WASHINGTON — Government prosecutors declared Monday that former White House aide Oliver L. North "has not indicated one iota of remorse" and should go to prison for his conviction on three felony charges in the Iran-Contra scandal.
In legal papers filed with U.S. District Judge Gerhard A. Gesell four days before North is scheduled to be sentenced, prosecutors charged that North sees himself "as being above the law and beyond reproach" and, in making public appearances around the country, "continues to profit from his notoriety."
Convicted on three of nine felony counts last month, the retired Marine lieutenant colonel could receive up to 10 years in prison and $750,000 in fines.
Brendan V. Sullivan Jr., North's defense attorney, declined comment on the prosecutors' statement. However, Sullivan has been submitting material to the court under seal to argue leniency for North and will make a public statement before Gesell imposes sentence.
Notice of Appeal
Sullivan also has served notice that he is appealing North's conviction.
In their sentencing memorandum, independent counsel Lawrence E. Walsh and three associates who tried the 12-week case told Gesell that "the most striking thing about North's posture on the eve of sentencing is his insistence that he has done nothing wrong."
They cited North's post-trial claim that the jury's verdict represented "a partial vindication" of his conduct, and that he will "continue the fight" until he is exonerated.
In the meantime, the prosecutors said, "North's lack of remorse is particularly troubling in view of the fact that he continues to travel throughout the country, like a politician on the stump, giving speeches and discoursing on his defiance of Congress."
North's appearances have commanded an average fee of $25,000 each. His associates say that the proceeds, together with contributions toward a legal defense fund, are being used to defray legal bills estimated at $3 million.
Declaring that an unspecified "term of incarceration is appropriate and necessary," the prosecution's statement urged Gesell to "consider the seriousness of North's abuse of the public trust, the need for deterrence, North's failure to accept personal responsibility for his actions, his lack of remorse and his perjury on the witness stand."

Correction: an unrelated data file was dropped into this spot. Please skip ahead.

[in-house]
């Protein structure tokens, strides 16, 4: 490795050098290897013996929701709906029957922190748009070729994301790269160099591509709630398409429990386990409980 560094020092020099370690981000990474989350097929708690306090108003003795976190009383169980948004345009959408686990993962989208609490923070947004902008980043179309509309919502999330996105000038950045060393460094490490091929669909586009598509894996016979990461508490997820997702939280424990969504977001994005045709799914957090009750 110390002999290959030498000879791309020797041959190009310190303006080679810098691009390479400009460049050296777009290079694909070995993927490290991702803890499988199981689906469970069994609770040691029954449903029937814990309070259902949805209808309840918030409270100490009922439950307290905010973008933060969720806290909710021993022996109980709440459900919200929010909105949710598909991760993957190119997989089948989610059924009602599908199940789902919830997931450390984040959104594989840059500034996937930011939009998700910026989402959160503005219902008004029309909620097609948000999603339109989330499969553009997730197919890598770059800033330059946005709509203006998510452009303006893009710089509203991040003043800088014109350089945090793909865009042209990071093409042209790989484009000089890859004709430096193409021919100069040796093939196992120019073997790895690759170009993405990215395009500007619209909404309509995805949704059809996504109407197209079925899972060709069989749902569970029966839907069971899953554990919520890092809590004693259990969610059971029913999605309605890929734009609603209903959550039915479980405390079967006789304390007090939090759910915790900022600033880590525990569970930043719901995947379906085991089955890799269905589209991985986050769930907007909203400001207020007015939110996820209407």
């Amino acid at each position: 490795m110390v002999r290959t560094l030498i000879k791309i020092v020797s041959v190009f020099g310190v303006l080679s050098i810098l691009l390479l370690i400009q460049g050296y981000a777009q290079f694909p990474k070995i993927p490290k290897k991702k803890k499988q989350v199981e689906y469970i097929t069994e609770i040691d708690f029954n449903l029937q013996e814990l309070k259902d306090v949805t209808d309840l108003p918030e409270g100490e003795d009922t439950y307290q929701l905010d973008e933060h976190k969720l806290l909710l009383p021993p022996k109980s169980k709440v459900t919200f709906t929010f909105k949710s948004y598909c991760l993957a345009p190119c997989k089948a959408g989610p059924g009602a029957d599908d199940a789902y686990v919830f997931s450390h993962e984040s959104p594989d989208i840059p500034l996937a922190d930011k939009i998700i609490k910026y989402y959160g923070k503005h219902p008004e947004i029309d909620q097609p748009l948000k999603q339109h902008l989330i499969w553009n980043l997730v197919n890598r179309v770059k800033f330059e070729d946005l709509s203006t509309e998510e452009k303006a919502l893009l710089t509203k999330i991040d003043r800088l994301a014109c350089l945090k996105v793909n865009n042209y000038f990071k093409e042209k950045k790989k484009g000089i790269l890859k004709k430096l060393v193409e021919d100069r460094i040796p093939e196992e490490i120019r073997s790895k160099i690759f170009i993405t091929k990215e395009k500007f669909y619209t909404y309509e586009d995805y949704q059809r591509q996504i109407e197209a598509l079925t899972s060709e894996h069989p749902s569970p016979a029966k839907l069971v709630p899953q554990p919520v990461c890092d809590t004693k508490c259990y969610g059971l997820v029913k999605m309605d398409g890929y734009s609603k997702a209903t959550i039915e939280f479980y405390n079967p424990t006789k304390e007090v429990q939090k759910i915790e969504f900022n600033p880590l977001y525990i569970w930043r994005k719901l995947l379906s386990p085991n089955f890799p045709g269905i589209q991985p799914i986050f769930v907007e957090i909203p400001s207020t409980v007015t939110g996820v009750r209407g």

Although North was charged with perjury, he was not convicted of that charge. He was found guilty of altering and destroying top-secret documents, helping to mislead Congress and illegally accepting the gift of a $13,800 home security system.
But the prosecution contended that "with supreme faith in his ability to deceive, North took the witness stand and perjured himself" with a false story claiming that he had a cash box at home and had not pocketed any Contra cash funds.
North "apparently sees nothing wrong with alteration and destruction of official national security records," the prosecutors added, describing such crimes as "designed to protect himself and his associates, not the national security."
Stressing the deterrent effect of a prison term, the government's statement said:
"After a nonpolitical trial and a nonpolitical verdict, the court in its sentence should alert all government officials that such activities are indeed unlawful and that, if officials engaging in such conduct are caught and convicted, the punishment will be severe." North was "not a scapegoat," the statement concluded, and he "cannot simply rely on real or imagined authorization of illegal conduct and expect to escape responsibility."